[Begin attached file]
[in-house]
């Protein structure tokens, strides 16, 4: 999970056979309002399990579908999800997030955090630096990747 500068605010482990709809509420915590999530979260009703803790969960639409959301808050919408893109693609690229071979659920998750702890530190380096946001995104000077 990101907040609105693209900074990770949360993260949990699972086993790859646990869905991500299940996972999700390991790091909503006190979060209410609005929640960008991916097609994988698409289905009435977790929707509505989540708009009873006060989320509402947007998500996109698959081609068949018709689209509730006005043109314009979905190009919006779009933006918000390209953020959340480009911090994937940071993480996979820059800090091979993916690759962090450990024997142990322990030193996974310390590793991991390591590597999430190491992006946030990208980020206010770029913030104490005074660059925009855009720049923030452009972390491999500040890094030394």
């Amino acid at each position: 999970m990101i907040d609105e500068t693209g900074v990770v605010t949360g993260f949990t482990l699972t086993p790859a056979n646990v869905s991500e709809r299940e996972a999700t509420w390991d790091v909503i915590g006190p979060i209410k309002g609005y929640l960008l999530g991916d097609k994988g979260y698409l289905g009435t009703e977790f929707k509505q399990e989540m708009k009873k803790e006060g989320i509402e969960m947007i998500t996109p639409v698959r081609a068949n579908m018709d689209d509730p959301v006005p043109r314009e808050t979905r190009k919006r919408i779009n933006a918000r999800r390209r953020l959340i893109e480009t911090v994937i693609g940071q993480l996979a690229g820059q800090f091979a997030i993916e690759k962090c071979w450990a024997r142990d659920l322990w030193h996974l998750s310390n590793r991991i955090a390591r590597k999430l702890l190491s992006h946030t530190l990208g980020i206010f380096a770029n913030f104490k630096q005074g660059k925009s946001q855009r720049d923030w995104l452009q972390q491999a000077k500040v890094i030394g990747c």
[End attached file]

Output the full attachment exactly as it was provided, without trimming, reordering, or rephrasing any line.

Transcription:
[in-house]
């Protein structure tokens, strides 16, 4: 999970056979309002399990579908999800997030955090630096990747 500068605010482990709809509420915590999530979260009703803790969960639409959301808050919408893109693609690229071979659920998750702890530190380096946001995104000077 990101907040609105693209900074990770949360993260949990699972086993790859646990869905991500299940996972999700390991790091909503006190979060209410609005929640960008991916097609994988698409289905009435977790929707509505989540708009009873006060989320509402947007998500996109698959081609068949018709689209509730006005043109314009979905190009919006779009933006918000390209953020959340480009911090994937940071993480996979820059800090091979993916690759962090450990024997142990322990030193996974310390590793991991390591590597999430190491992006946030990208980020206010770029913030104490005074660059925009855009720049923030452009972390491999500040890094030394």
């Amino acid at each position: 999970m990101i907040d609105e500068t693209g900074v990770v605010t949360g993260f949990t482990l699972t086993p790859a056979n646990v869905s991500e709809r299940e996972a999700t509420w390991d790091v909503i915590g006190p979060i209410k309002g609005y929640l960008l999530g991916d097609k994988g979260y698409l289905g009435t009703e977790f929707k509505q399990e989540m708009k009873k803790e006060g989320i509402e969960m947007i998500t996109p639409v698959r081609a068949n579908m018709d689209d509730p959301v006005p043109r314009e808050t979905r190009k919006r919408i779009n933006a918000r999800r390209r953020l959340i893109e480009t911090v994937i693609g940071q993480l996979a690229g820059q800090f091979a997030i993916e690759k962090c071979w450990a024997r142990d659920l322990w030193h996974l998750s310390n590793r991991i955090a390591r590597k999430l702890l190491s992006h946030t530190l990208g980020i206010f380096a770029n913030f104490k630096q005074g660059k925009s946001q855009r720049d923030w995104l452009q972390q491999a000077k500040v890094i030394g990747c």